Ecology is the study of the interaction of organisms in an area with their environment. This interaction constitutes an overall adaptation of the organisms to their environment which also includes the continuity of species. However, the availability of organisms in an area is dependent on the type of environment. Thus, the availability of specific species is indirectly dependent on the various factors like annual rainfall, average temperature conditions, the position of the earth with respect to the sun, etc. These factors give rise to the existence of biomes like grasslands, rainforests, deserts, etc. The climate in the specific biome further decides the species richness in that area.
Let us now discuss the various abiotic components in the environment.
Abiotic Components in an Ecology
- Temperature – It is one of the major factors which directly affects the life in an area. The temperature on earth follows a general geographic trend. It is highest at the equator and keeps on decreasing as we move towards the poles. Temperature affects the various enzymatic reactions in living organisms. As a result, the biodiversity observed in the planet varies along the temperature gradient.
- Water – It is the next important factor that affects life on earth. Water supports most of the life forms on earth. For example, 70 percent of the human body is made up of water. Similarly, all other organisms require water for temperature regulation and many other physiological activities. It has been observed that the species richness is maximum near water bodies.
- Light – We already know that light from the sun is the ultimate source of energy for living beings on earth. Plants capture this energy and manufacture food by the process of photosynthesis. This energy is then passed on to the rest of the organisms in the environment by the food chain and food web.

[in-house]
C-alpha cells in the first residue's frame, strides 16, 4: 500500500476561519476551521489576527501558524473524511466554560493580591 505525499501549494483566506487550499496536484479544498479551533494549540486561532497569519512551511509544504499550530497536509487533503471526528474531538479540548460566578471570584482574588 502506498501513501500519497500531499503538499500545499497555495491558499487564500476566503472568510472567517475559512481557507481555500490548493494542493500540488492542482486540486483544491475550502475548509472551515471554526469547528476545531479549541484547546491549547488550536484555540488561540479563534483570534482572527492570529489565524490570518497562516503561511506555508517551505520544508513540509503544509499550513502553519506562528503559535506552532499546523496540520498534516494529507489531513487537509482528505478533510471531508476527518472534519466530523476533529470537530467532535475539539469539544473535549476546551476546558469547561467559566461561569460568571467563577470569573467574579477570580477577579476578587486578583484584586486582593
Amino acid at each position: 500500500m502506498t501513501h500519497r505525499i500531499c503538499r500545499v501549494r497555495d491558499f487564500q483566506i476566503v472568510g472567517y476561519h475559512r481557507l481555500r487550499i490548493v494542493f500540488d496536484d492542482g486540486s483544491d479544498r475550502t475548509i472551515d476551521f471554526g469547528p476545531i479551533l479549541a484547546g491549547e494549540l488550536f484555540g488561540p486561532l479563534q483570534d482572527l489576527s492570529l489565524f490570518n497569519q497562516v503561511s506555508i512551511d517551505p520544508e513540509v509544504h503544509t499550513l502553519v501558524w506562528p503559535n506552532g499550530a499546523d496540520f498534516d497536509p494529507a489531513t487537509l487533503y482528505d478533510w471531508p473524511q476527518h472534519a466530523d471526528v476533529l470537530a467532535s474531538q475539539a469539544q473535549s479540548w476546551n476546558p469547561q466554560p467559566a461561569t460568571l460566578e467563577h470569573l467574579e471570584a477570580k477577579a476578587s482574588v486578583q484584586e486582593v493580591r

- Soil – The type of soil available in an area determines the type of vegetation. This directly results in the type of organisms that can be found. It also contains all the minerals needed by various living beings including plants to support their life.
An Organism is a contiguous living system that includes archaeon, animals, plants and fungus. Organisms are capable of some degree of response to homeostasis, growth, reproduction and stimuli. Organisms consisting of more than one cell is termed as multicellular organisms and organisms with the single cell are termed as unicellular organisms.
A group of cells is termed as a tissue. There are four basic types of tissues that are found in animals namely muscle tissue, connective tissue, epithelium and nerve tissue. Several types of tissue together form an organ. They perform a specific function. Some of the common characteristics of the cell include reproduction by cell division, response to internal and external stimuli, metabolism and cell contents.
Adaptation of organisms to the Environment.